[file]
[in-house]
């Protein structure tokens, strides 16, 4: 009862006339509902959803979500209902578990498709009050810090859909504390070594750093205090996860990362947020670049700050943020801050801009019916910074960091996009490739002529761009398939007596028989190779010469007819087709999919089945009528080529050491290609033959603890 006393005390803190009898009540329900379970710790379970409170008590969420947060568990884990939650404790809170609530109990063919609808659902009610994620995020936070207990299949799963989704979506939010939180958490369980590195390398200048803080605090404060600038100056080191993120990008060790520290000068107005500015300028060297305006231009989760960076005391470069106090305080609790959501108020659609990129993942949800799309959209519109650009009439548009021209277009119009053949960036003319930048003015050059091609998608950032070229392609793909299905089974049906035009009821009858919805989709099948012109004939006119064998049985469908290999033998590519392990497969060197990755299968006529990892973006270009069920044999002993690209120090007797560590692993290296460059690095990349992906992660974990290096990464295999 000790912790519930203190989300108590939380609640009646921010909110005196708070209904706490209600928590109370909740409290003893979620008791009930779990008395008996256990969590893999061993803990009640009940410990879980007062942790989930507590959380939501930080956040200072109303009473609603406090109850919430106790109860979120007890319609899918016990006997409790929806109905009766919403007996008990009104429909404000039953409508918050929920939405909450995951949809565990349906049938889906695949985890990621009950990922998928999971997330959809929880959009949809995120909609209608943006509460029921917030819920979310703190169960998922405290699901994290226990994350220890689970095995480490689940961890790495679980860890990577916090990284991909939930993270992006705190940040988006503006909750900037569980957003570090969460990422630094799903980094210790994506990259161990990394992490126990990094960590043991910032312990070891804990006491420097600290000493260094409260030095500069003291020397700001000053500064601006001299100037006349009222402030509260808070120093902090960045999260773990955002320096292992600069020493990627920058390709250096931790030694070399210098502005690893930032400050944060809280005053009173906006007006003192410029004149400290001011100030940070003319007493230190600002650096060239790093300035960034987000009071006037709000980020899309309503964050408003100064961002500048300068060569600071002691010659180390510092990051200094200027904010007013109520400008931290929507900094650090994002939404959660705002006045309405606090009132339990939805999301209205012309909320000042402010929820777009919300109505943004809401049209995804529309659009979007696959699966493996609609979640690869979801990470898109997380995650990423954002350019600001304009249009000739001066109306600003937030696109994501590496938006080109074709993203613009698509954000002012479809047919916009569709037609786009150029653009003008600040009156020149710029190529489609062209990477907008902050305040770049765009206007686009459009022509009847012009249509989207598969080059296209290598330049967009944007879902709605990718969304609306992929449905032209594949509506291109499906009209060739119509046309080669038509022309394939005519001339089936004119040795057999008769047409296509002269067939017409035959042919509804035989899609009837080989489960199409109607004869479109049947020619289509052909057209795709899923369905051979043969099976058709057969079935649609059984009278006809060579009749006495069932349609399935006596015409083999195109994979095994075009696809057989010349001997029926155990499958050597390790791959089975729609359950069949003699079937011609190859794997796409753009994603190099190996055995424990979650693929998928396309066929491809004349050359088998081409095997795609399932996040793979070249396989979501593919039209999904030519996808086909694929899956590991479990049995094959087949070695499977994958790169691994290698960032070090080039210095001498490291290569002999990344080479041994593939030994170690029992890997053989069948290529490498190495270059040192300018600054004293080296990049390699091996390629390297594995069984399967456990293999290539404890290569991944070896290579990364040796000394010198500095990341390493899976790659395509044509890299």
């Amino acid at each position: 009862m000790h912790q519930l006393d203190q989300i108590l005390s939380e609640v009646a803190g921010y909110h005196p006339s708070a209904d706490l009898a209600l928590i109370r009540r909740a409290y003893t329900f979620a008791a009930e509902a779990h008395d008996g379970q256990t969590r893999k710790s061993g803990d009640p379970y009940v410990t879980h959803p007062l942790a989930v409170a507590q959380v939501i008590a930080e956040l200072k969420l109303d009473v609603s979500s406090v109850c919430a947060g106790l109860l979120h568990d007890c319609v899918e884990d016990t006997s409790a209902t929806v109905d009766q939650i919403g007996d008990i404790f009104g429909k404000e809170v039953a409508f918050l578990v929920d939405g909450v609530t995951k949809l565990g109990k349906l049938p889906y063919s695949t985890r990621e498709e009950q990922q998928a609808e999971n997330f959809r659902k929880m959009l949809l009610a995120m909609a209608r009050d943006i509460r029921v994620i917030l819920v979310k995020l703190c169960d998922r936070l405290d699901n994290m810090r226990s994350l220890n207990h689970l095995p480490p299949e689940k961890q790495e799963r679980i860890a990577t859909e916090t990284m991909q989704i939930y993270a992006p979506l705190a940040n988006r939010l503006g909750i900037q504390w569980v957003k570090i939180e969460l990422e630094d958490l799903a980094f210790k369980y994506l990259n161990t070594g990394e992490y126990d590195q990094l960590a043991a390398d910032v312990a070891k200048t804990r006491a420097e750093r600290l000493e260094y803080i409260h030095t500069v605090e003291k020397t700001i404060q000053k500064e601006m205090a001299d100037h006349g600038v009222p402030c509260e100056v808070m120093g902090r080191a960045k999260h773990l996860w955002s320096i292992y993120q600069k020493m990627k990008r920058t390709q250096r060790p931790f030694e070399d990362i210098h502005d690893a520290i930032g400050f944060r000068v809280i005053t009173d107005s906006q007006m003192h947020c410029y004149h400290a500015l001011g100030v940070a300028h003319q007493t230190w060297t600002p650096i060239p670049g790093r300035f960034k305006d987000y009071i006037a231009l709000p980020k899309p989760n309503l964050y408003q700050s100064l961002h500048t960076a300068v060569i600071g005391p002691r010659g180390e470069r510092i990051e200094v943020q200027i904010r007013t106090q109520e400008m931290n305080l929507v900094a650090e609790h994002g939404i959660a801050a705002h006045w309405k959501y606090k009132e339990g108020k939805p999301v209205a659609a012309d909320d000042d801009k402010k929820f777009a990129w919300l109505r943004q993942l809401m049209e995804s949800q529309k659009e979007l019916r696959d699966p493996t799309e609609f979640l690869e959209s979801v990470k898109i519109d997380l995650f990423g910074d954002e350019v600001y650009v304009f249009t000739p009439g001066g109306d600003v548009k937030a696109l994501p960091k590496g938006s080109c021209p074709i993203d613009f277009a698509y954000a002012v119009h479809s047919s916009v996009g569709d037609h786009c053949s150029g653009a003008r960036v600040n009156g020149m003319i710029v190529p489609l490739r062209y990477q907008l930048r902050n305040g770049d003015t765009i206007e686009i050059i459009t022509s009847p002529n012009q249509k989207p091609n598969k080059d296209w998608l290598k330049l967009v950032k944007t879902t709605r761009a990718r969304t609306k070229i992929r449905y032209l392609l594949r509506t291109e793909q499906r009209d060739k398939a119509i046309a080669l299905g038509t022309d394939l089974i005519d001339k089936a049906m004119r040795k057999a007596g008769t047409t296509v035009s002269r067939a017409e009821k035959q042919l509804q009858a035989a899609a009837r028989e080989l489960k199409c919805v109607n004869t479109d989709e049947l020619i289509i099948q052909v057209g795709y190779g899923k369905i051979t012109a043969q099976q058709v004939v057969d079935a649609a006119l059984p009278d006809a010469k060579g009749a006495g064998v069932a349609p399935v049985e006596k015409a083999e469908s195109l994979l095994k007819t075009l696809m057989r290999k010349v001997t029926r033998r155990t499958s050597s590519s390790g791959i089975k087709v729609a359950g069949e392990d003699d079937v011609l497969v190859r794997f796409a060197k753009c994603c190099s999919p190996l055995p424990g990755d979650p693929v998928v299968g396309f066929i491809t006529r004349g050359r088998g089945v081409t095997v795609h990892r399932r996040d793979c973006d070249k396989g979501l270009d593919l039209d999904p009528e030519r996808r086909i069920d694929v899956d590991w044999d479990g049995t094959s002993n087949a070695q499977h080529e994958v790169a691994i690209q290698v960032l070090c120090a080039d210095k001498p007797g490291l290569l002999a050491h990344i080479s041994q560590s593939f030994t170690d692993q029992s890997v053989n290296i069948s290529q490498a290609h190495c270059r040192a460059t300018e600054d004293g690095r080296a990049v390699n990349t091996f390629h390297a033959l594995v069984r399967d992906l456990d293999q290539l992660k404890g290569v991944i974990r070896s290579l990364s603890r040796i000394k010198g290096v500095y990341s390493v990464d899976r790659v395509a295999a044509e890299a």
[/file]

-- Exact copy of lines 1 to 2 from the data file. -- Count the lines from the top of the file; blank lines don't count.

[in-house]
């Protein structure tokens, strides 16, 4: 009862006339509902959803979500209902578990498709009050810090859909504390070594750093205090996860990362947020670049700050943020801050801009019916910074960091996009490739002529761009398939007596028989190779010469007819087709999919089945009528080529050491290609033959603890 006393005390803190009898009540329900379970710790379970409170008590969420947060568990884990939650404790809170609530109990063919609808659902009610994620995020936070207990299949799963989704979506939010939180958490369980590195390398200048803080605090404060600038100056080191993120990008060790520290000068107005500015300028060297305006231009989760960076005391470069106090305080609790959501108020659609990129993942949800799309959209519109650009009439548009021209277009119009053949960036003319930048003015050059091609998608950032070229392609793909299905089974049906035009009821009858919805989709099948012109004939006119064998049985469908290999033998590519392990497969060197990755299968006529990892973006270009069920044999002993690209120090007797560590692993290296460059690095990349992906992660974990290096990464295999 000790912790519930203190989300108590939380609640009646921010909110005196708070209904706490209600928590109370909740409290003893979620008791009930779990008395008996256990969590893999061993803990009640009940410990879980007062942790989930507590959380939501930080956040200072109303009473609603406090109850919430106790109860979120007890319609899918016990006997409790929806109905009766919403007996008990009104429909404000039953409508918050929920939405909450995951949809565990349906049938889906695949985890990621009950990922998928999971997330959809929880959009949809995120909609209608943006509460029921917030819920979310703190169960998922405290699901994290226990994350220890689970095995480490689940961890790495679980860890990577916090990284991909939930993270992006705190940040988006503006909750900037569980957003570090969460990422630094799903980094210790994506990259161990990394992490126990990094960590043991910032312990070891804990006491420097600290000493260094409260030095500069003291020397700001000053500064601006001299100037006349009222402030509260808070120093902090960045999260773990955002320096292992600069020493990627920058390709250096931790030694070399210098502005690893930032400050944060809280005053009173906006007006003192410029004149400290001011100030940070003319007493230190600002650096060239790093300035960034987000009071006037709000980020899309309503964050408003100064961002500048300068060569600071002691010659180390510092990051200094200027904010007013109520400008931290929507900094650090994002939404959660705002006045309405606090009132339990939805999301209205012309909320000042402010929820777009919300109505943004809401049209995804529309659009979007696959699966493996609609979640690869979801990470898109997380995650990423954002350019600001304009249009000739001066109306600003937030696109994501590496938006080109074709993203613009698509954000002012479809047919916009569709037609786009150029653009003008600040009156020149710029190529489609062209990477907008902050305040770049765009206007686009459009022509009847012009249509989207598969080059296209290598330049967009944007879902709605990718969304609306992929449905032209594949509506291109499906009209060739119509046309080669038509022309394939005519001339089936004119040795057999008769047409296509002269067939017409035959042919509804035989899609009837080989489960199409109607004869479109049947020619289509052909057209795709899923369905051979043969099976058709057969079935649609059984009278006809060579009749006495069932349609399935006596015409083999195109994979095994075009696809057989010349001997029926155990499958050597390790791959089975729609359950069949003699079937011609190859794997796409753009994603190099190996055995424990979650693929998928396309066929491809004349050359088998081409095997795609399932996040793979070249396989979501593919039209999904030519996808086909694929899956590991479990049995094959087949070695499977994958790169691994290698960032070090080039210095001498490291290569002999990344080479041994593939030994170690029992890997053989069948290529490498190495270059040192300018600054004293080296990049390699091996390629390297594995069984399967456990293999290539404890290569991944070896290579990364040796000394010198500095990341390493899976790659395509044509890299």